Rehoboth/Dewey Beaches receive NRDC star ratings UPDATED July 3

Rehoboth still a five-star beach

Cape Region shore among most pristine in nation

By Ryan Mavity | Jul 03, 2012
Cape Gazette
Source: File Rehoboth Beach was upgraded to five-star beach status by the Natural Resources Defense Council, after initially being given four stars. This marks the second year in a row Rehoboth was given a five-star designation.

Rehoboth Beach — Better late than never.

Rehoboth Beach has belatedly been upgraded to a five-star beach rating by the Natural Resources Defense Council.

The upgrade makes Rehoboth the 13th superstar beach in the United States. Rehoboth and neighboring Dewey Beach have won five-star ratings for the past two years.

Rehoboth was originally downgraded to four-star status based on the frequency of water testing in the council’s report, released June 27. However, Department of Natural Resources and Environmental Control contacted the council with information showing all of Delaware’s oceans were monitored twice weekly.

DNREC Secretary Collin O’Mara said, “With Delaware receiving top honors nationally and both Rehoboth Beach and Dewey Beach being recognized again by NRDC, Delaware is emerging as the most pristine beach destination in the nation. By serving as stewards of our treasured natural resources, we can maintain this advantage for years to come.”

Rehoboth Mayor Sam Cooper said, “Obviously, its great news. Kudos go to the state for the efforts they put in to operating a program to the testing.”

Ratings of Popular Beaches


NRDC issued star ratings to 200 popular beaches around the country. The star system awards up to five stars to each popular beach for exceptionally low violation rates and strong testing and safety practices. Criteria include testing more than once a week, notifying the public promptly when tests reveal bacteria levels violating health standards, and posting closings and advisories both online and at the beach. Last year, twelve beaches last received a 5-star rating.

For 2012, three Delmarva beaches received the top ratings:

Rehoboth Beach, DE

Dewey Beach, DE

Ocean City, MD

For more information please visit:  http://www.nrdc.org/water/oceans/ttw/beach-ratings.asp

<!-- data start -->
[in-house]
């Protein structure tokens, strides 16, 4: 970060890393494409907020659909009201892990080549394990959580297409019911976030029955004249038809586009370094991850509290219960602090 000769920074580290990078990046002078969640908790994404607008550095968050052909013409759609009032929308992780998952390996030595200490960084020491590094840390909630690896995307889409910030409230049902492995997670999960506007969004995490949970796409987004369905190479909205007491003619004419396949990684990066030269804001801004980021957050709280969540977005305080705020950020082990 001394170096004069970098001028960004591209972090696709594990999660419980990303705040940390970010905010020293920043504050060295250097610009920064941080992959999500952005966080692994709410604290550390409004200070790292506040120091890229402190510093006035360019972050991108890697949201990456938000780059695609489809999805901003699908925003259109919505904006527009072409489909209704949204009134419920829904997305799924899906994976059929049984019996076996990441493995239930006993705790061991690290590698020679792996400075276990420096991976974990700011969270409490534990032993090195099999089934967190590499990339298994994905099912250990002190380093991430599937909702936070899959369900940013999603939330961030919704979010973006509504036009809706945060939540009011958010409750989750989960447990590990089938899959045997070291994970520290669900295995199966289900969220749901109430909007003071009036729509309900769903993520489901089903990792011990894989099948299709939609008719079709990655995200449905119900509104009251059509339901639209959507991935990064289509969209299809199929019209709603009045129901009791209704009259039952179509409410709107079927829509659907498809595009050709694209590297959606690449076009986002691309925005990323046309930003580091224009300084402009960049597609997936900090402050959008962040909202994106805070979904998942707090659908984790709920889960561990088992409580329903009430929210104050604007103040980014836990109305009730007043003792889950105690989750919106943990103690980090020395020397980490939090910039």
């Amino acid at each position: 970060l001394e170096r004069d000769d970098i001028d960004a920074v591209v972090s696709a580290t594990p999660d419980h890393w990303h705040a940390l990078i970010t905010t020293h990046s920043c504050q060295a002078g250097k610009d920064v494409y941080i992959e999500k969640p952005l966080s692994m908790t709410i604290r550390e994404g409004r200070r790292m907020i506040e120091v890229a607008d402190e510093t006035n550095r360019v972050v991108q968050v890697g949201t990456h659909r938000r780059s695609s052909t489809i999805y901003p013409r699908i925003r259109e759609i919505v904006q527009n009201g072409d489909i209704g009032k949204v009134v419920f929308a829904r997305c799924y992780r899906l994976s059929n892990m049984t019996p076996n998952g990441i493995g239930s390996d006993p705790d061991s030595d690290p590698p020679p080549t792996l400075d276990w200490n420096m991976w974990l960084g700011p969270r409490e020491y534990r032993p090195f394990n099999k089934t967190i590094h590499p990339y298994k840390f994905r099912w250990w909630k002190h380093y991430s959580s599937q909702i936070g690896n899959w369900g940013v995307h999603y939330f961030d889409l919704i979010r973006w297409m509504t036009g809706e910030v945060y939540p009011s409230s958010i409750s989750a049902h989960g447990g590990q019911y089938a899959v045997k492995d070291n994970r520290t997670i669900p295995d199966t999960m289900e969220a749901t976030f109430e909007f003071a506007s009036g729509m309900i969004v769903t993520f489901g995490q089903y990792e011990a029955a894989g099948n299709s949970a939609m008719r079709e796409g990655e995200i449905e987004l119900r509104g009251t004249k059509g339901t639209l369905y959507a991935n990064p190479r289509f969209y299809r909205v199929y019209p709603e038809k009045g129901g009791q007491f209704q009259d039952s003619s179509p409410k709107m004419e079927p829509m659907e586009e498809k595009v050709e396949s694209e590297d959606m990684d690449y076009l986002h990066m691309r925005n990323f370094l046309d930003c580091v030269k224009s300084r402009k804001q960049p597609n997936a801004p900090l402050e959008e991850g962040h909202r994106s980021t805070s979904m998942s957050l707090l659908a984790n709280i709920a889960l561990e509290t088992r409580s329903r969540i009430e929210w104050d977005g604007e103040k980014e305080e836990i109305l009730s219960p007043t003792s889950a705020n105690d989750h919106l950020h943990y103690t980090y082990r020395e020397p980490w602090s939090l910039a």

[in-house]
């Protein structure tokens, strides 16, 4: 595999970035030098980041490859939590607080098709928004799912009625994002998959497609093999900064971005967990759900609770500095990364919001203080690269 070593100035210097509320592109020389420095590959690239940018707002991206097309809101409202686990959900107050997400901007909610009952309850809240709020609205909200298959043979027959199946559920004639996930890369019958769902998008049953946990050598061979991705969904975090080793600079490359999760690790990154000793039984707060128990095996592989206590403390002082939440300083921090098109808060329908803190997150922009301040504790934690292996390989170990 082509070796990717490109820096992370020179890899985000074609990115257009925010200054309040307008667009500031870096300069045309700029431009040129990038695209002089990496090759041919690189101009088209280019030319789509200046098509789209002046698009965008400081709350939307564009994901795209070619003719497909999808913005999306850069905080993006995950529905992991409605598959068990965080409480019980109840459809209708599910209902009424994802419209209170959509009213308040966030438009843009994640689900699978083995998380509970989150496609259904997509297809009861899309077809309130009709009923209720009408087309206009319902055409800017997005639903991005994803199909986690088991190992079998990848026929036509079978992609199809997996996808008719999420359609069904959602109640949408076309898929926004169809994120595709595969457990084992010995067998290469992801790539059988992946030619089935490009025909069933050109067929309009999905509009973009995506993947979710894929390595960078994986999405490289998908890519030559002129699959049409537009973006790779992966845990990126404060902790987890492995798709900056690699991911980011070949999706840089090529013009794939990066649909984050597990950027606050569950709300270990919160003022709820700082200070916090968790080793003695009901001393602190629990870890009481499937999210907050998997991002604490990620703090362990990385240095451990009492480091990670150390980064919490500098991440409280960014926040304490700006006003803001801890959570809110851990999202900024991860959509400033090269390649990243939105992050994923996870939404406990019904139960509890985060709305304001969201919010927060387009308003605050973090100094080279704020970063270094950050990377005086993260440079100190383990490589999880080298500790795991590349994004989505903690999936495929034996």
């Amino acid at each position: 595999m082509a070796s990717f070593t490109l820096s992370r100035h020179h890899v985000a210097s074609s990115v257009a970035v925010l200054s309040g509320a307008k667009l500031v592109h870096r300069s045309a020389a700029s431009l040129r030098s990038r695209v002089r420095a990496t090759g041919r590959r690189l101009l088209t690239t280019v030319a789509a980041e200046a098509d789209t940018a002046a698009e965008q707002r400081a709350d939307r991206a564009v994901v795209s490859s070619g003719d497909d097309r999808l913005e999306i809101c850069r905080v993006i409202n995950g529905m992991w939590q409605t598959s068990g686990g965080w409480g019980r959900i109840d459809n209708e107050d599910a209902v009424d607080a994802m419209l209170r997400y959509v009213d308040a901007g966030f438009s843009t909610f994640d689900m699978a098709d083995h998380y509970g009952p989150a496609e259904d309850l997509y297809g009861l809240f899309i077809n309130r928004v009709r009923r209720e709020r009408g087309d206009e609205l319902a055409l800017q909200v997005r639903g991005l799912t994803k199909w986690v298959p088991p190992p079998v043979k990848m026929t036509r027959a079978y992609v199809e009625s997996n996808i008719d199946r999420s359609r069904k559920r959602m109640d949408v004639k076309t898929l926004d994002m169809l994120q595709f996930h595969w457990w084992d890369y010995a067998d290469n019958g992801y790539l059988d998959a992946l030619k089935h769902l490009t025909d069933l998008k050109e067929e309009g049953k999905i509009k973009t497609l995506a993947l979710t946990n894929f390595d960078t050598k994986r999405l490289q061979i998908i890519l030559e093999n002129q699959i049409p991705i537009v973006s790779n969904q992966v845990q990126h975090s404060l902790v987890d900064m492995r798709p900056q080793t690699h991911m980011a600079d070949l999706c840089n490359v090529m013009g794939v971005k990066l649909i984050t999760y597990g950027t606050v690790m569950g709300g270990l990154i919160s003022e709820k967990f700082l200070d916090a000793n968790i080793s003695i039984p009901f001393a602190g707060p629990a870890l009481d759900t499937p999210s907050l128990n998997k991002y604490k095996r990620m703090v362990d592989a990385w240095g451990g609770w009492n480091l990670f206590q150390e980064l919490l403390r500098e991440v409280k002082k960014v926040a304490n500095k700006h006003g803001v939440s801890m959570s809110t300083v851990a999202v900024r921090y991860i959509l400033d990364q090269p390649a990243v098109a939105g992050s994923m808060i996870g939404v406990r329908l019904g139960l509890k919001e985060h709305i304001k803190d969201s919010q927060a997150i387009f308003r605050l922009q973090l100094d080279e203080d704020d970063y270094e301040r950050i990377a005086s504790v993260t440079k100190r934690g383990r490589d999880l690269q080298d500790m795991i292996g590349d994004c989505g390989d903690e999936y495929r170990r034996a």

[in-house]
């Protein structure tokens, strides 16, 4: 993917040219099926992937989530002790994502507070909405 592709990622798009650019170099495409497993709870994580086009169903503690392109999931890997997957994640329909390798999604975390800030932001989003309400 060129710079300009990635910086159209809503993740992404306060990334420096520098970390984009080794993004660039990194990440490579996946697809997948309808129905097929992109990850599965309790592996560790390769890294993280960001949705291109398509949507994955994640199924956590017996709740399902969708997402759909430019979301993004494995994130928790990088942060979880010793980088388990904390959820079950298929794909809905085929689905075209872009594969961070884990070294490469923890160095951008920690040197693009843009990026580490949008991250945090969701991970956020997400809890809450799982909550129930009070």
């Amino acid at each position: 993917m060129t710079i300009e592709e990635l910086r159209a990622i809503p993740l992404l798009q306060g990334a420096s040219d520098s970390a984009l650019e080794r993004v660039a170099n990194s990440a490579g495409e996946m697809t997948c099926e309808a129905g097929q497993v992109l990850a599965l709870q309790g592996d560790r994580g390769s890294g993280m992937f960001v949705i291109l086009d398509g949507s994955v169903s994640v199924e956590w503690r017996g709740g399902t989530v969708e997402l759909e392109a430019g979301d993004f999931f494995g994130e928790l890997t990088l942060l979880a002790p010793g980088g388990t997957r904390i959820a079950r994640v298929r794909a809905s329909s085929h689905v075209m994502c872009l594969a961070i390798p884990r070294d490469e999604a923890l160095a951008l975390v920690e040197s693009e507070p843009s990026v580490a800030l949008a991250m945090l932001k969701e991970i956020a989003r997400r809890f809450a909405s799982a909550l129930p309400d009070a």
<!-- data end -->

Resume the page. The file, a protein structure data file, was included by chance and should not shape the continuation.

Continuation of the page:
Earlier article:

Dewey Beach named five-star beach

Rehoboth falls to four stars

Photo by: Ryan Mavity For the second year in a row, Dewey Beach was named a five-star beach by the Natural Resources Defense Council, a national organization that monitors water quality throughout the country.

Beach superstar, that is what you are Dewey Beach.

For the second year in a row, Dewey Beach received a five-star beach rating from the Natural Resources Defense Council.

Rehoboth Beach received a five-star rating last year but fell to four stars this year because water quality was not monitored more than once a week.

Mayor Diane Hanson said, “We are delighted to have been recognized in the top tier again. When enjoying our ocean beaches, Dewey's residents and visitors can be assured that they are swimming in America's cleanest ocean waters."

The council annually issues a report on the ocean water quality and public notification systems of the nation’s beaches.

Dewey was one of 12 beaches in the country to be given a five-star rating, and the only one in Delaware. Ocean City, Md., also received a five-star rating.

Hanson said the most important thing Dewey does to achieve the rating is to clean the beaches regularly to prevent debris and trash from washing into the water.

Rehoboth Mayor Sam Cooper was puzzled by the change in the city's rating; he said the state tests Rehoboth at the same time they test Dewey.

"The water's no different this year than it was last year," Cooper said. "We'll live with it."

The national standard as determined by the BEACH Act, which the Environmental Protection Agency uses to monitor pollution in coastal waters, is 104 colony-forming units per 100 milliliters of water.

Jon Devine, senior attorney with the council’s water program, said only 4 percent of samples in the Delmarva region exceeded the standard, the lowest rate of violation nationwide. Delaware was tied with New Hampshire for the lowest percentage – 1 percent – of samples exceeding the national recommended standard.

Devine said the primary sources of pollution were stormwater runoff and sewage overflow.

Other five-star beaches included two each in Alabama, Minnesota and New Hampshire, along with one in Texas. California had the most five-star beaches with three.

Besides the five-star beaches, the report also lists 15 repeat offenders, whose water exceeded EPA bacteria testing standards more than 25 percent of the time, every year from 2007-11. Of these beaches, six are in California, five in Louisiana, two each in New York, Illinois and Ohio and one each in New Jersey and Wisconsin.

Hanson said, “Having clean and safe beaches is a major consideration of families when they choose a vacation spot and we hope they will continue to choose Dewey's superstar clean beach.”

To view the report, go to www.nrdc.org.

The five-star rating system awards stars in the following categories:

• Less than 5 percent of water samples exceeded national standards from 2009-11

• Less than 5 percent of water samples exceeded national standards in 2011

• Local officials post advisories without resampling

• Closings and advisories are posted online and at the beach

• Water quality is measured once a week.